Environmental and potential human health legacies of non-industrial sources of lead in a Canadian urban landscape - The case study of St John's, Newfoundland

Trevor Bell, Stacy Campbell, David G.E. Liverman, David Allison, Paul Sylvester

Research output: Contribution to journalArticlepeer-review

10 Scopus citations

Abstract

Residential soil and house dust were collected in St John's to assess the levels of lead exposure and potential human health risk. Although St John's does not have an identified, major point source for lead, nor is it a heavily industrialized or populated city, 51% of all analysed soil samples (n = 1231) exceeded the Canadian Council of Ministers of the Environment (CCME) residential soil lead guideline of 140 ppm, 26% exceeded the 400 ppm United States Environmental Protection Agency (US EPA) guideline for soil in children's play areas, and 9% exceeded the 1200 ppm US EPA guideline for soil outside of play areas. High soil lead concentrations, particularly those above 1200 ppm, are clustered in the older downtown core. Samples located along exterior house walls (dripline) have the highest mean soil lead concentrations, followed by open spaces in yards (ambient) and then roadside sites. Lead in dripline soil samples from older housing stock is sourced to lead-bearing paint. Lead from both dripline and ambient samples on properties developed between the 1940s and 1980s have a mixture of sources including coal ash, paint, and leaded gasoline. Approximately 12% of analysed house dust samples (n = 96) exceeded the US EPA guidelines for lead in indoor dust, all from pre-1950s housing and all associated with dripline soil lead concentrations greater than 900 ppm. Human health risk predictions suggest that, although the wider St John's community may not be at risk of adverse health effects, children living in pre-1970s housing may be exposed to increased risk.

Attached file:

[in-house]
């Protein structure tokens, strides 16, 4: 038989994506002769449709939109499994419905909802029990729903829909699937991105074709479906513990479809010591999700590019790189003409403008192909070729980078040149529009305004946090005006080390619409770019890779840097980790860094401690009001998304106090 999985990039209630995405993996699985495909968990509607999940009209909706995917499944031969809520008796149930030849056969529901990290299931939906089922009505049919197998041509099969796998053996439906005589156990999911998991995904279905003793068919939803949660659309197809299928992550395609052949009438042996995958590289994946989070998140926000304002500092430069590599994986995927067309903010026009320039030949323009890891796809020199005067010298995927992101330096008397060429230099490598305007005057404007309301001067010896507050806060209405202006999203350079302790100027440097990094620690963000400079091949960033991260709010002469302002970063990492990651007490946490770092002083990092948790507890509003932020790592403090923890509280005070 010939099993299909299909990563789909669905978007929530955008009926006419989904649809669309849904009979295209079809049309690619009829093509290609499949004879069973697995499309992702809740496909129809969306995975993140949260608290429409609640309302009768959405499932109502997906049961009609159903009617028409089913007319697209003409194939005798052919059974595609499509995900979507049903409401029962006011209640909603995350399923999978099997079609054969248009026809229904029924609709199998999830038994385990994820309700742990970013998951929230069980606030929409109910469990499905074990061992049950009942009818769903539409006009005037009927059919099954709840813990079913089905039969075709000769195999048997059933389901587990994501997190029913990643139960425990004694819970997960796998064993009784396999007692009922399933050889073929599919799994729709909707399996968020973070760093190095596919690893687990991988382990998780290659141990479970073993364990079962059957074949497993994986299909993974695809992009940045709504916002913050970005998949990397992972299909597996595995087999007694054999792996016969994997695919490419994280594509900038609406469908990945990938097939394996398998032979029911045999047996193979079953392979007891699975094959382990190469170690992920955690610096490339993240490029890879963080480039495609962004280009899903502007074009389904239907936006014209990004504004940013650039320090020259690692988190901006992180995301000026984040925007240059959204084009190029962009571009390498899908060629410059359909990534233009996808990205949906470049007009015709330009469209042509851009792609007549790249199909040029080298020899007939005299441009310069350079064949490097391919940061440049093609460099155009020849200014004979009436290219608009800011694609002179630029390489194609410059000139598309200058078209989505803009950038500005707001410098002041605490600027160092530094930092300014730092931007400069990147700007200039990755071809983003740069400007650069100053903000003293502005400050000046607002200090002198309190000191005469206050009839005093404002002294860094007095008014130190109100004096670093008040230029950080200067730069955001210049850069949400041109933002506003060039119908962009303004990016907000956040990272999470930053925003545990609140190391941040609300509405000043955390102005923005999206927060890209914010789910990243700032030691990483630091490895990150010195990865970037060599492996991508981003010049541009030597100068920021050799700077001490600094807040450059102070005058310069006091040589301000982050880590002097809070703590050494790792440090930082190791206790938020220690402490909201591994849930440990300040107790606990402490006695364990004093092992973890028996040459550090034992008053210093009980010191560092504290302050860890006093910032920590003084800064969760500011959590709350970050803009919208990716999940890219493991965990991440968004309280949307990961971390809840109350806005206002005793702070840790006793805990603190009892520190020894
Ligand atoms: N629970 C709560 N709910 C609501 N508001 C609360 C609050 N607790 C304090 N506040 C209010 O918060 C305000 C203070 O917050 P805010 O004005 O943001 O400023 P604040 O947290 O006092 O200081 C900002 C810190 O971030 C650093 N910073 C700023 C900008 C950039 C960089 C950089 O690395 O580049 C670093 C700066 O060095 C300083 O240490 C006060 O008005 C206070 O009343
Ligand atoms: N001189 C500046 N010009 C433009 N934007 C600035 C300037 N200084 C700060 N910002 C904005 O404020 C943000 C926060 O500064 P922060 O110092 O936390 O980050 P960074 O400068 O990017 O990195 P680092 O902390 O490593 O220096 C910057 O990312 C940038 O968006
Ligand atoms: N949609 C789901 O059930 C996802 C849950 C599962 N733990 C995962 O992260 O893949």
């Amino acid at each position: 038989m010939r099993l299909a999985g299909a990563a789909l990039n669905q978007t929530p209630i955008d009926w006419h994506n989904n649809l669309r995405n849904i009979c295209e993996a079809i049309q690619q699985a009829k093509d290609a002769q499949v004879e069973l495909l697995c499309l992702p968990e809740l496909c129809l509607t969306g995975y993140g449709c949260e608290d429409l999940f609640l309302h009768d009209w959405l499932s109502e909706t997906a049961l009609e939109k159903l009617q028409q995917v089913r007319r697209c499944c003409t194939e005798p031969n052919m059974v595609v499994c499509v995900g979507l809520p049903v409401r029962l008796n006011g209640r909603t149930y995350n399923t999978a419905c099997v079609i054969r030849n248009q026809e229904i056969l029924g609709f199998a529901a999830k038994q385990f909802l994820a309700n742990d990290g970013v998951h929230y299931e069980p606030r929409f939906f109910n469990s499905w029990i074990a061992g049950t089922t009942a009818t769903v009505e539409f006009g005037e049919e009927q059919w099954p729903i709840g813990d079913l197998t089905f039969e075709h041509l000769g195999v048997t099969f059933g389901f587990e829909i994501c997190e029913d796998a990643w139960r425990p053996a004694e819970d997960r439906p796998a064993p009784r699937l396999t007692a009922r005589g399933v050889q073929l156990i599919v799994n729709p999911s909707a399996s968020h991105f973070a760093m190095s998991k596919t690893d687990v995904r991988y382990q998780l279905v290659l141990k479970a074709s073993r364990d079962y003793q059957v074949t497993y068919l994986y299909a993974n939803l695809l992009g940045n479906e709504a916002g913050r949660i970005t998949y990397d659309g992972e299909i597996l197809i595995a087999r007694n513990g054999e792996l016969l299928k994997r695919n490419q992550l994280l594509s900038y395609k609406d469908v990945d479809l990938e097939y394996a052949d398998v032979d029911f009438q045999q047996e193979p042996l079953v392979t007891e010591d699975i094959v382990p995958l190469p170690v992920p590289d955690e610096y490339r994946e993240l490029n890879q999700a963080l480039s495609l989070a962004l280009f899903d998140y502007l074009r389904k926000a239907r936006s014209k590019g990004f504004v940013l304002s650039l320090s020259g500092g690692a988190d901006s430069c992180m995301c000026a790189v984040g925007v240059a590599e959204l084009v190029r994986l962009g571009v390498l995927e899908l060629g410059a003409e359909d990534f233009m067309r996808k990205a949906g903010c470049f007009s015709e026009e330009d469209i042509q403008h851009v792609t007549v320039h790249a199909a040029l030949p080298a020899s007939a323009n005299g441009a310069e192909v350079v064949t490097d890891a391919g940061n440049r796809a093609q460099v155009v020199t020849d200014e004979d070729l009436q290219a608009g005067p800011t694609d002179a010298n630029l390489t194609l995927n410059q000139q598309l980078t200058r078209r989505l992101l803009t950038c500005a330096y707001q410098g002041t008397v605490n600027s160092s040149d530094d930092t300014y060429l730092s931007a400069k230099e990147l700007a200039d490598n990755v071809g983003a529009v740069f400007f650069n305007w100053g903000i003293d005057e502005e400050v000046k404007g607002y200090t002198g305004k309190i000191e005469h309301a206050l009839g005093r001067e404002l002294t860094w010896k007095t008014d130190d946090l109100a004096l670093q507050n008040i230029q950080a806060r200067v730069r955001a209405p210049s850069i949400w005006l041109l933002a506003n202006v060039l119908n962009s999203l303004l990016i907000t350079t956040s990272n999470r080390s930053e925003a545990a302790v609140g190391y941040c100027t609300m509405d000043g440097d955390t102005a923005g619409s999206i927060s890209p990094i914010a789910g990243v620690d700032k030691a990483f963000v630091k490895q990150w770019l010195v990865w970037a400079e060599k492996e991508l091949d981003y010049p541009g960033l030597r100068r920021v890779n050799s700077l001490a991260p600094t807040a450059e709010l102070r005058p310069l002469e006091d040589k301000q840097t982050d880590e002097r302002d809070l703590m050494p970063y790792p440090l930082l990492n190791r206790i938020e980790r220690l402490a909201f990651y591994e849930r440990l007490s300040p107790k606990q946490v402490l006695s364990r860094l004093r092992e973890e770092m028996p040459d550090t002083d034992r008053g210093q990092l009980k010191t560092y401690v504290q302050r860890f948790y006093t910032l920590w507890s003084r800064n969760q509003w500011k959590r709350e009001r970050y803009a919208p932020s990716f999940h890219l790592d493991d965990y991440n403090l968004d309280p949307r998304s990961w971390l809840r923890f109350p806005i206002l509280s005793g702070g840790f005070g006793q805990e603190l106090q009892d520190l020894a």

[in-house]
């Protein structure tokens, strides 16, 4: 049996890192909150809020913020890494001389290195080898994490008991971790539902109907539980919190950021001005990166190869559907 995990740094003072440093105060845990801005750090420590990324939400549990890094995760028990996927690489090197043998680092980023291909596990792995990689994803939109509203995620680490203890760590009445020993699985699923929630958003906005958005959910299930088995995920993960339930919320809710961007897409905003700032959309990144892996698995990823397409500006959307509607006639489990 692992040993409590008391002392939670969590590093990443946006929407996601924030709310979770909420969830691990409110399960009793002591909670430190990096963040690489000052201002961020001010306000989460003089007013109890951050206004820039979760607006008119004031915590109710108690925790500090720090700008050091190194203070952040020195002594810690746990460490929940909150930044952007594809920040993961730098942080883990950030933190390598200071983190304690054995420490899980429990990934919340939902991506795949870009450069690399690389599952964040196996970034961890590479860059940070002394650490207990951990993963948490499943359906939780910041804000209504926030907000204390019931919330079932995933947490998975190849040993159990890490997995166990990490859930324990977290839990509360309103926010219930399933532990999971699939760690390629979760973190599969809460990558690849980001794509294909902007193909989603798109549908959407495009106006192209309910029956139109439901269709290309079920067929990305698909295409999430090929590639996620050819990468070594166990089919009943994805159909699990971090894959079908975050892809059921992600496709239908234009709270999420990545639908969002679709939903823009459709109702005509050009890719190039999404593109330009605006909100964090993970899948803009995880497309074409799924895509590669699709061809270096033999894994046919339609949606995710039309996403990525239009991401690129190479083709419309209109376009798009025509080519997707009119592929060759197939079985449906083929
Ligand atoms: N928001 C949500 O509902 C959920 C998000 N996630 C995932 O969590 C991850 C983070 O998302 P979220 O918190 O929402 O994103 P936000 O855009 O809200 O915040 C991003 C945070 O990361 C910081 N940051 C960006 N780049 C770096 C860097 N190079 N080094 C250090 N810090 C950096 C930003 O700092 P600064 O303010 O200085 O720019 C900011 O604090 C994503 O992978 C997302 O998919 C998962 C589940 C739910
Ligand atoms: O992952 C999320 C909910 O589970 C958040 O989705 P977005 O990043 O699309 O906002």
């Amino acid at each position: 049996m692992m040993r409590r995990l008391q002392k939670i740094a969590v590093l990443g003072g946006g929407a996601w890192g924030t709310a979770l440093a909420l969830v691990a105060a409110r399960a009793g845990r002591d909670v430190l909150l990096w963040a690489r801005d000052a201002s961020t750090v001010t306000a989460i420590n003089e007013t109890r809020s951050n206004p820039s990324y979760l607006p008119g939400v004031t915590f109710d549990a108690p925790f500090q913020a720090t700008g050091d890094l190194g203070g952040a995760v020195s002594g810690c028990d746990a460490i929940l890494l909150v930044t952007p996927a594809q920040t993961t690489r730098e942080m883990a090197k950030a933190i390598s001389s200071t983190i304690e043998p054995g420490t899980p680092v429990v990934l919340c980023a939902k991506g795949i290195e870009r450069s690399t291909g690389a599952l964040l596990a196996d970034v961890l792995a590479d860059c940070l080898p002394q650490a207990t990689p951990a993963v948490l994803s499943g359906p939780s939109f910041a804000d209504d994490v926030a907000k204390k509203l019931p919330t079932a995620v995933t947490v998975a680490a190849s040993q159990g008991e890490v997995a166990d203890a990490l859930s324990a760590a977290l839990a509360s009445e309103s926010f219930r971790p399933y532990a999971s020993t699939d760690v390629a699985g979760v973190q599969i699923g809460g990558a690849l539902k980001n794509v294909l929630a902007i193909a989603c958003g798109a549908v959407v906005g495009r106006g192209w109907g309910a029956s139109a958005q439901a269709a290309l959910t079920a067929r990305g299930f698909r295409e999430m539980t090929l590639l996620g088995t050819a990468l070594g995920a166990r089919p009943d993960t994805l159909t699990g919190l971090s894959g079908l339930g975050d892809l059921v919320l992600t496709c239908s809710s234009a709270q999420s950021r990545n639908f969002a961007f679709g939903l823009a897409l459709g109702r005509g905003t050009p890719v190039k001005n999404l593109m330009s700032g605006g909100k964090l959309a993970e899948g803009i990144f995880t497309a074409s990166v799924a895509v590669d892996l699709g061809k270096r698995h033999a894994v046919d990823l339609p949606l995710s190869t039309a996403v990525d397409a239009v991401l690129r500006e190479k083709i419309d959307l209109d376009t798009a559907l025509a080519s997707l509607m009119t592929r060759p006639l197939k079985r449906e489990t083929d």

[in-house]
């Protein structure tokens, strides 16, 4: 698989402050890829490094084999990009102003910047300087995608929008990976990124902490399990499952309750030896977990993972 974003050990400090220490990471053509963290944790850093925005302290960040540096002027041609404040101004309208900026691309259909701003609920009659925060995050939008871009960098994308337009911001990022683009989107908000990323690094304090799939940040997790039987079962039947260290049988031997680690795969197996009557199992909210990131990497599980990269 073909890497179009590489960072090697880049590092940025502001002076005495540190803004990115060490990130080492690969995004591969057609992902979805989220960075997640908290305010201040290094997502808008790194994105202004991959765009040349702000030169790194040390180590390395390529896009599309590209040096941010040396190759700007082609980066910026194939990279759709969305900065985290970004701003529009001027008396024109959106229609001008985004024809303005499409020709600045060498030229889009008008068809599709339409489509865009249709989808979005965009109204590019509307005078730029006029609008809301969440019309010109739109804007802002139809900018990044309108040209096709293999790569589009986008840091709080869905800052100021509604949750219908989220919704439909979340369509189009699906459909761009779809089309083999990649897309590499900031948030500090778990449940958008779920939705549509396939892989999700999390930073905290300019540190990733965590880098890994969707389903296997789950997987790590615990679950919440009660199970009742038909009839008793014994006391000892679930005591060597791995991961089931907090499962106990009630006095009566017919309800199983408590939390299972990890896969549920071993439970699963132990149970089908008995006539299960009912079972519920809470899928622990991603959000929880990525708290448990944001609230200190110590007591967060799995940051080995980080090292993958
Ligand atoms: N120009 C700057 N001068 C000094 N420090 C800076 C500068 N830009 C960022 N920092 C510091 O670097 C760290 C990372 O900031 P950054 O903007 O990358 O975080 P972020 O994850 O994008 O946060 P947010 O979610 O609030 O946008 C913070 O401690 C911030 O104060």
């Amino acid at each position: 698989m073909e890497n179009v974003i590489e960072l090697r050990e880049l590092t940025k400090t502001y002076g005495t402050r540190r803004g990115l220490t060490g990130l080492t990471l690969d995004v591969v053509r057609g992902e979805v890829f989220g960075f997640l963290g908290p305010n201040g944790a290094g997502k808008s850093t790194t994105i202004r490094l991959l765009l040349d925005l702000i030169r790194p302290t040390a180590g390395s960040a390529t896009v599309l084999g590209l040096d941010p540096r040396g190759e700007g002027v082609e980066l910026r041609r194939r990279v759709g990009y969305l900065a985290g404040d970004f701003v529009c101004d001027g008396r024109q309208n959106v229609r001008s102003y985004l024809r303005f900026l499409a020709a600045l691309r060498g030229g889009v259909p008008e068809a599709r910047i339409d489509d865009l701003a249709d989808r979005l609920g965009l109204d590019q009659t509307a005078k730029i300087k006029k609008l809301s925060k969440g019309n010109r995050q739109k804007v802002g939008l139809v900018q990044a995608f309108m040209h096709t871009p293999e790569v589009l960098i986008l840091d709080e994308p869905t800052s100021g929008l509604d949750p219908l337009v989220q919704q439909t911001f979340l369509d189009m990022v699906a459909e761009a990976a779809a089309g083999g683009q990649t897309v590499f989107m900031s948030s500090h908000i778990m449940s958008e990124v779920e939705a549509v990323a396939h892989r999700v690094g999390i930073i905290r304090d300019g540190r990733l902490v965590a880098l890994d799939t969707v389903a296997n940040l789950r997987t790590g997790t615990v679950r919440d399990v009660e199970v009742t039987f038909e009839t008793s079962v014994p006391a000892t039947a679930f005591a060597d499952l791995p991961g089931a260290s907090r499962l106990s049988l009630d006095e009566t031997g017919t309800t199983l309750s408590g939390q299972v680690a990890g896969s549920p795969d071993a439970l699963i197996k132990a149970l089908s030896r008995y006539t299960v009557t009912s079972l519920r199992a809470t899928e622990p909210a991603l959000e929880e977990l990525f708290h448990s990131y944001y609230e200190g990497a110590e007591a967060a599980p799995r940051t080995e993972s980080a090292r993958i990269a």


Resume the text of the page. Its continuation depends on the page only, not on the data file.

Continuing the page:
Original languageEnglish
Pages (from-to)771-800
Number of pages30
JournalInternational Geology Review
Volume52
Issue number7-8
DOIs
StatePublished - Jul 2010

Keywords

  • Lead contamination
  • Medical geology
  • Newfoundland
  • St John's
  • Urban environment

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